“For the two of us (our program) is a place where we can really lose ourselves everyday, and everyday it brings a different emotion,” Gilles explained. “There are so many layers and depth, and I think people can really feel for that, grow, and take it in.”

The reigning Four Continents gold medalists, Kaitlin Hawayek & John-Luc Baker were fifth with their interpretation of “Vuelvo al Sur” and “A Los Amigos” that scored 74.42. Their curved lift and twizzles earned level 4; the footwork was level 2. They hit three of eight key points. They were pleased with the overall performance.

“Last week, we worked on little nuances, on the storytelling aspect, and I think that it showed in both our components and GOEs,” Hawayek said.

Laurence Fournier Beaudry & Nikolaj Sorensen could not compete internationally for a year after switching representation from Sorensen’s native Denmark to Canada. They scored 73.30 for a sixth place finish. The twizzles and curve lift earned level 4; the remaining elements were level 3.

“We’re very excited about how we skated. It was so much emotion, and it felt so good to step out there again after such a long time off the international scene and perform as we are able,” Fournier Beaudry said.


Hubbell & Donohue: ”This program has evolved so much, and we know that Romeo and Juliet is a well-known story. We’ve put a lot of energy into the training of it to give it a huge impact at the beginning – kind of a movie trailer excitement. Just as people are right on the edge of their seats, and they’re ready to get pulled in, we’re going to pull them into the love story. We want people to feel fully engrossed in our program – into the emotions and when it’s over, we want that standing ovation!”

Chock & Bates: “We’re going to entertain them. That is the essence of our program, especially the last minute or so when the music changes to ‘rock and roll’. In a competitive environment we’re really trying to stand out with our energy, with the feeling of the choreography and the chemistry between us. We’re going for sophisticated fun.”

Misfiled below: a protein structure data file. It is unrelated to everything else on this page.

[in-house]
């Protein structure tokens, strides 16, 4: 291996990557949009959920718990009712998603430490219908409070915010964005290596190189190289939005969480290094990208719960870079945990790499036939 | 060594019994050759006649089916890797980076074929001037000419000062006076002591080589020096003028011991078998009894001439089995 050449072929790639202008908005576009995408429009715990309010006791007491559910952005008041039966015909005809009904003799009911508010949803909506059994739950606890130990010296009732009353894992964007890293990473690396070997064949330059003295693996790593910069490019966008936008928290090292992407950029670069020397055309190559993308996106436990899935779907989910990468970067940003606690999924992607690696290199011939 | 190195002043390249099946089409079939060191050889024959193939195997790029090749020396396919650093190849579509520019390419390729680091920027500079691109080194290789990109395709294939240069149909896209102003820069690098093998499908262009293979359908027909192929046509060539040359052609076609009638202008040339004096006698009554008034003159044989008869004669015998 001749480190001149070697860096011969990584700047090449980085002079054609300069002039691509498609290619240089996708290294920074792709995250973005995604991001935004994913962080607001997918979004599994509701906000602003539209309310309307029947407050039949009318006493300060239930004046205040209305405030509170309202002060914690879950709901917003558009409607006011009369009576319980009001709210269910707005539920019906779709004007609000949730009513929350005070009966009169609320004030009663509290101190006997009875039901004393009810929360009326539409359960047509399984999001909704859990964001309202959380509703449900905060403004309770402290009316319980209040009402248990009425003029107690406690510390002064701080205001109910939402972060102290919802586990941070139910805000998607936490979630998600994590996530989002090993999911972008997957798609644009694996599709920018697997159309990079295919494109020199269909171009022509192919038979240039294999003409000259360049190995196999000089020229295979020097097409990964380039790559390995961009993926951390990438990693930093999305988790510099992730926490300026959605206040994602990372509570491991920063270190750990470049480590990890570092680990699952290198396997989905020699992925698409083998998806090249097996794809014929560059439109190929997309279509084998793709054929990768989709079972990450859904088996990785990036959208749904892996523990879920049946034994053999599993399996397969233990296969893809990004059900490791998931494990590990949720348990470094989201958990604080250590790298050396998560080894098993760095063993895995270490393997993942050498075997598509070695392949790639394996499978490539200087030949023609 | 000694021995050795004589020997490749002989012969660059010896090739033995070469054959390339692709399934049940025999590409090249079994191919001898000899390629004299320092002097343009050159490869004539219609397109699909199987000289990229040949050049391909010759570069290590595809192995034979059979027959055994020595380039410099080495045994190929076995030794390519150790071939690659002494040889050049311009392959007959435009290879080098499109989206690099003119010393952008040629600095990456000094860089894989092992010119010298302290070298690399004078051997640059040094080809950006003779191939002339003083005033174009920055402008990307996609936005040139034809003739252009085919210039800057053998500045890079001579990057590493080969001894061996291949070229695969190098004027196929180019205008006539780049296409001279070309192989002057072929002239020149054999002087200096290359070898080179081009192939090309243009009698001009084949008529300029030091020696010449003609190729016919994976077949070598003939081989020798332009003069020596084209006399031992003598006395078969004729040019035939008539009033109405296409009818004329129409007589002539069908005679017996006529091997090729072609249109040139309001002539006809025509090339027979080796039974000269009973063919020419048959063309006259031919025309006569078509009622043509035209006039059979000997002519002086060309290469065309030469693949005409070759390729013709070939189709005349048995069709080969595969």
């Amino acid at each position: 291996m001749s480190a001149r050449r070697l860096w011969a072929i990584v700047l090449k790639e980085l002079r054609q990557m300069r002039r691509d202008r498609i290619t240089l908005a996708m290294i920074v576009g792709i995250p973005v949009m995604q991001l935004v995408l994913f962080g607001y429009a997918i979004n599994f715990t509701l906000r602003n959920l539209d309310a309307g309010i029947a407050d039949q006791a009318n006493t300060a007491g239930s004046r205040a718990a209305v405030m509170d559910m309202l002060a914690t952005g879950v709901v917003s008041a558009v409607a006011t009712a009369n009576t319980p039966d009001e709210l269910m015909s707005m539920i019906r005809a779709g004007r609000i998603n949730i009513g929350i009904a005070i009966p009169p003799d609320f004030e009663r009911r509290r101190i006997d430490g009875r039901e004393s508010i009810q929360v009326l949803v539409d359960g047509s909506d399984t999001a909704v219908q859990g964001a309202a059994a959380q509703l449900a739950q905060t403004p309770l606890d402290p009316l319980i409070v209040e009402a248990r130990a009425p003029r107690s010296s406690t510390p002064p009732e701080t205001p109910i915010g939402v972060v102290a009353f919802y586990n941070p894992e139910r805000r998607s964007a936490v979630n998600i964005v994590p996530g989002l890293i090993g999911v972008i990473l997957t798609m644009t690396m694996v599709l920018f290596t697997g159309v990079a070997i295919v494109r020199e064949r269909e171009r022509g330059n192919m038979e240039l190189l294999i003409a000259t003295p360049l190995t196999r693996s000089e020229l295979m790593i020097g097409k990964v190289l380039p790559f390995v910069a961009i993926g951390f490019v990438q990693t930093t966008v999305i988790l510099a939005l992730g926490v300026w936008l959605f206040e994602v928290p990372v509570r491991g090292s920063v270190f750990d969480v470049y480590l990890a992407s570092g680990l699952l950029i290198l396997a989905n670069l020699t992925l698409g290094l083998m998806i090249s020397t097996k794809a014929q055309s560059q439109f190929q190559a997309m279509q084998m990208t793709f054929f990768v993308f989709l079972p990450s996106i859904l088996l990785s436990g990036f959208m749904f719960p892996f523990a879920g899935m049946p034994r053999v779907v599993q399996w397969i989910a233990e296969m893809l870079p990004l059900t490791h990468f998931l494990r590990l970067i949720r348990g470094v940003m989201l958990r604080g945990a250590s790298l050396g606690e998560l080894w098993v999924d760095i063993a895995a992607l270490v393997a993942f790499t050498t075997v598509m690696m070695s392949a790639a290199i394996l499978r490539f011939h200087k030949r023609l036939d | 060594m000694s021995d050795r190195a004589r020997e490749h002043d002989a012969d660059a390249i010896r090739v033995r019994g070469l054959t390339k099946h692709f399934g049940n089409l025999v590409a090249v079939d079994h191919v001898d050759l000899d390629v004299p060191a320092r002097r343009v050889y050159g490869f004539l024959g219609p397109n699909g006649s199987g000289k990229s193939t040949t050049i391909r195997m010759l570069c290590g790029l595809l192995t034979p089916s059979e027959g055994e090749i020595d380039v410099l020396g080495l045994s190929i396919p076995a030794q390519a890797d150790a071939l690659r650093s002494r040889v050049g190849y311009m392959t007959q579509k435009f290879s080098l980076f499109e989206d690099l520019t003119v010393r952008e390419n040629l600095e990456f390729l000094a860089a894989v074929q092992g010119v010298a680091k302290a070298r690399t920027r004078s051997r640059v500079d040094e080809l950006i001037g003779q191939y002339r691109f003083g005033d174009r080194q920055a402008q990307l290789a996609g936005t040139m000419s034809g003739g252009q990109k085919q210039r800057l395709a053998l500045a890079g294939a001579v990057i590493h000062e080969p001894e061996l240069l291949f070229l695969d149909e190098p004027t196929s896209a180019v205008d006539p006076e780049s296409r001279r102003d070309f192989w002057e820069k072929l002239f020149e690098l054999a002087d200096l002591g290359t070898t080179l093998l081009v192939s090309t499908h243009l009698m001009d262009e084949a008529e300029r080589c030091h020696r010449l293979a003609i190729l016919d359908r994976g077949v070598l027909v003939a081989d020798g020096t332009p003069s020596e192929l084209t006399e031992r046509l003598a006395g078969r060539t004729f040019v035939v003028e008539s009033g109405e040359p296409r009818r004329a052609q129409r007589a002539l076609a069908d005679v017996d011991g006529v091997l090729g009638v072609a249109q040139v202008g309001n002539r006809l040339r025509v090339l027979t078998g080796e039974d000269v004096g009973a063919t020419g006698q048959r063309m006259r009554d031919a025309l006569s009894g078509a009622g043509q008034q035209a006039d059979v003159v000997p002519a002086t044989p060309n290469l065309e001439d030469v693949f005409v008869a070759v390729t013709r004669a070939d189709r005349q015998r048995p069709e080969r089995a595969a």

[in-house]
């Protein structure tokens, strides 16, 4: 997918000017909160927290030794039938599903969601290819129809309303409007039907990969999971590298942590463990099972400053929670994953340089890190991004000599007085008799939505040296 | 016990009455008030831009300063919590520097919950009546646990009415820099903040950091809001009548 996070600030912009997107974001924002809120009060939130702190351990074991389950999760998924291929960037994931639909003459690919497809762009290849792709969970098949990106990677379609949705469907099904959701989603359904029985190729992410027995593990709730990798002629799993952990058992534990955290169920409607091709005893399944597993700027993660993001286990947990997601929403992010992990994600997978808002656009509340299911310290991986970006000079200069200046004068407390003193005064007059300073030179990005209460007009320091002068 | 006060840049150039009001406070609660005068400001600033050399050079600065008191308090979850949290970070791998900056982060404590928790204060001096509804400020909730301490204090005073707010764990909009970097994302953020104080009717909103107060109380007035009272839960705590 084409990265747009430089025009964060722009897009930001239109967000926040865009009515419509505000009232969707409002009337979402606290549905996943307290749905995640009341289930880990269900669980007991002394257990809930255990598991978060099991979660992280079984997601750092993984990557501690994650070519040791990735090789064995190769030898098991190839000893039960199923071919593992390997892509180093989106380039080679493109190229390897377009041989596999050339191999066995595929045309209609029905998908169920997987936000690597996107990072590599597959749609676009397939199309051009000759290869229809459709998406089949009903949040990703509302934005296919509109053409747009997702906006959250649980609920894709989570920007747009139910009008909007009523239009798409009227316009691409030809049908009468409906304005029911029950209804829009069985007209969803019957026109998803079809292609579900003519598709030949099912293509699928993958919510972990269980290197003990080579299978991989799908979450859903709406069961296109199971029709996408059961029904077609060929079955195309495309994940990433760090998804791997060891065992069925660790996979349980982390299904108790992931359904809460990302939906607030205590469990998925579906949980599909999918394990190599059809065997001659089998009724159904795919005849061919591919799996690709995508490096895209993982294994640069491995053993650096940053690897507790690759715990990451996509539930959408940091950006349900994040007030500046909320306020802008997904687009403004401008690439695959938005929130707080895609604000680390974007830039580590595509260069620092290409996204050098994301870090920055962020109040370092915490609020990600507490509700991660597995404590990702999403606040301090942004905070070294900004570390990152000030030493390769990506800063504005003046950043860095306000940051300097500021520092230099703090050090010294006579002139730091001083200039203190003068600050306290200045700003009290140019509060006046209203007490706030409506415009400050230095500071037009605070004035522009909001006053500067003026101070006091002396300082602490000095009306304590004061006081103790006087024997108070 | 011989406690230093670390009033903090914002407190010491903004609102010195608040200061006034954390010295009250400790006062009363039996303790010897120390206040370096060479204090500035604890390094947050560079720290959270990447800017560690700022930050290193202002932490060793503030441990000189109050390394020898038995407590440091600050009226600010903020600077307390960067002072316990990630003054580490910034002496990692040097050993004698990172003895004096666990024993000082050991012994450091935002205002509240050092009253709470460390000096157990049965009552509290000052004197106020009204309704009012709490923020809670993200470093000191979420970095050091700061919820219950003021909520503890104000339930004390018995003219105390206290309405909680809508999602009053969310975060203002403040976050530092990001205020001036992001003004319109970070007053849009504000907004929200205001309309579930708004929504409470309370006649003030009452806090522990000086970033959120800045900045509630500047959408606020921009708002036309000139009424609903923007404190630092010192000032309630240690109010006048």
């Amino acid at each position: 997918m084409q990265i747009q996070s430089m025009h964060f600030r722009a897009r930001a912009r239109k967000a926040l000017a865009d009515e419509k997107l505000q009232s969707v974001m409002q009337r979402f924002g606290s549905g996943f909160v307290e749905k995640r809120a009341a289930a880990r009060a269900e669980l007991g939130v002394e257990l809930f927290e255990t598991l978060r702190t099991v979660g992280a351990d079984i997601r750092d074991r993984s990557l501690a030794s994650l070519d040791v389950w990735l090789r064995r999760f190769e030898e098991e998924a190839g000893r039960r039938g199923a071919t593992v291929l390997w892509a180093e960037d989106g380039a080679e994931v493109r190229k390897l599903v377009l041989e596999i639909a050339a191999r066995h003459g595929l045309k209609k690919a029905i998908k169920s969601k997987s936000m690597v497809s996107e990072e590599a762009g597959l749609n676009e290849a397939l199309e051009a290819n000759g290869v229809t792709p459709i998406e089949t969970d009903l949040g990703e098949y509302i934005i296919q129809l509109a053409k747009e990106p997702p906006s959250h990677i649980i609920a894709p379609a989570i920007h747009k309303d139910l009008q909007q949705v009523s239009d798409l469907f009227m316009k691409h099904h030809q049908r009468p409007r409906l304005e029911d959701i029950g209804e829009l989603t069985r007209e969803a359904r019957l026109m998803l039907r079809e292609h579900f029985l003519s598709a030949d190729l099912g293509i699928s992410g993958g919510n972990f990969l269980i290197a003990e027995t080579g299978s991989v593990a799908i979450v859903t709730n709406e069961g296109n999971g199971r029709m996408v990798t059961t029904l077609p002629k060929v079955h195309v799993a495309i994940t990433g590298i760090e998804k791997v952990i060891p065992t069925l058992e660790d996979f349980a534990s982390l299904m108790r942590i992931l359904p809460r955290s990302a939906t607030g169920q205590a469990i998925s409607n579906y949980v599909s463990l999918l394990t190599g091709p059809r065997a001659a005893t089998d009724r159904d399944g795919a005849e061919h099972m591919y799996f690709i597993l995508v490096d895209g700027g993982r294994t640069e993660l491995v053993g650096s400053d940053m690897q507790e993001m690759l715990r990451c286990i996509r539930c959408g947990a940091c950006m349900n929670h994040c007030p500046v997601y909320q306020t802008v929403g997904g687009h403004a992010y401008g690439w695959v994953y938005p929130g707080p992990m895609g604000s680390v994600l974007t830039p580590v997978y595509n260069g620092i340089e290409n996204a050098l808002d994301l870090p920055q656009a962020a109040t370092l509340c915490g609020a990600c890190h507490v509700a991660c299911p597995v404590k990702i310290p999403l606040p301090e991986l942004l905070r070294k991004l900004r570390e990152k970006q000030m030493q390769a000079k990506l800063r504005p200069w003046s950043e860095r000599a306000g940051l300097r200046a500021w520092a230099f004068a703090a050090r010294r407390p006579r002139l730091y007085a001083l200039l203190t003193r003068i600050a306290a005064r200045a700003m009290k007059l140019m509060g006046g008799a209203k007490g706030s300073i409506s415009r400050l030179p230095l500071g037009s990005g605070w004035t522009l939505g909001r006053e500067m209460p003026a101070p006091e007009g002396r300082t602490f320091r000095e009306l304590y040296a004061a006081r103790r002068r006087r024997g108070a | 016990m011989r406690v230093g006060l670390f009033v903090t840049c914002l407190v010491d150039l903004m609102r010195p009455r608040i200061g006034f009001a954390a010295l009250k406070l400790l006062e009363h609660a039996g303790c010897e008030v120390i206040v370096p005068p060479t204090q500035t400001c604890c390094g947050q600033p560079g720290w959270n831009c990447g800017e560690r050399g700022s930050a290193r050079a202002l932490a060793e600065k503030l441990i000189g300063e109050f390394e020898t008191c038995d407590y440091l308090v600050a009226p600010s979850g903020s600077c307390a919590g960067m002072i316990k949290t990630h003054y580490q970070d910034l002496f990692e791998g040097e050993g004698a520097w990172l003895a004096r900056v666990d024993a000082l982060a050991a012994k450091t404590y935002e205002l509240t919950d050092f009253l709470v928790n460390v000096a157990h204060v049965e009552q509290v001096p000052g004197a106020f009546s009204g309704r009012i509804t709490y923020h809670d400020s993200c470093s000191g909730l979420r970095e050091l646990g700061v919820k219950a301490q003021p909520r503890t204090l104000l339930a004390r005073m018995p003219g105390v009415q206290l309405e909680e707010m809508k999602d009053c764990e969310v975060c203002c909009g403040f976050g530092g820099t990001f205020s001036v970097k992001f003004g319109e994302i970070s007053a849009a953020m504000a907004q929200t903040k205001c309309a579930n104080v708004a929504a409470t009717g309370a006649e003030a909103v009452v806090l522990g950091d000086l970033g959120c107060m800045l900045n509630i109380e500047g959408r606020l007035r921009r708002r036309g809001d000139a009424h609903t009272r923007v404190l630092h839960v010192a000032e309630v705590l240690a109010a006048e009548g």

Weaver & Poje: “It’s a tribute to our dear friend who died too soon – Denis Ten. It’s our emotional way to say thank you and good bye.” 

Gilles & Poirier: “We are using the story of Vincent Van Gogh’s art to tell the more general human story of what it means to create and struggle and put it out into the world and see how people take it. We can all relate to because we all have strived to achieve things we want to achieve and to make things we want to make. The story is the struggle to create and the struggle to let go into the world and put it into other people’s hands.”


  • At the Free Dance draw, Technical Controller, Halina Gordon-Poltorak was surprised with a rousing round of “Happy Birthday”.
  • Shiyue Wang & Xinyu Liu used “Pirates of the Caribbean” for their Rhythm Dance while competing in Anaheim – home to Disney World.
  • Andrew Dodds also skates in men’s singles. The Australian commented on the challenge of competing in two disciplines at Four Continents. “It’s mainly sleep patterns and running between rinks and just making sure my energy levels are 100% each time.”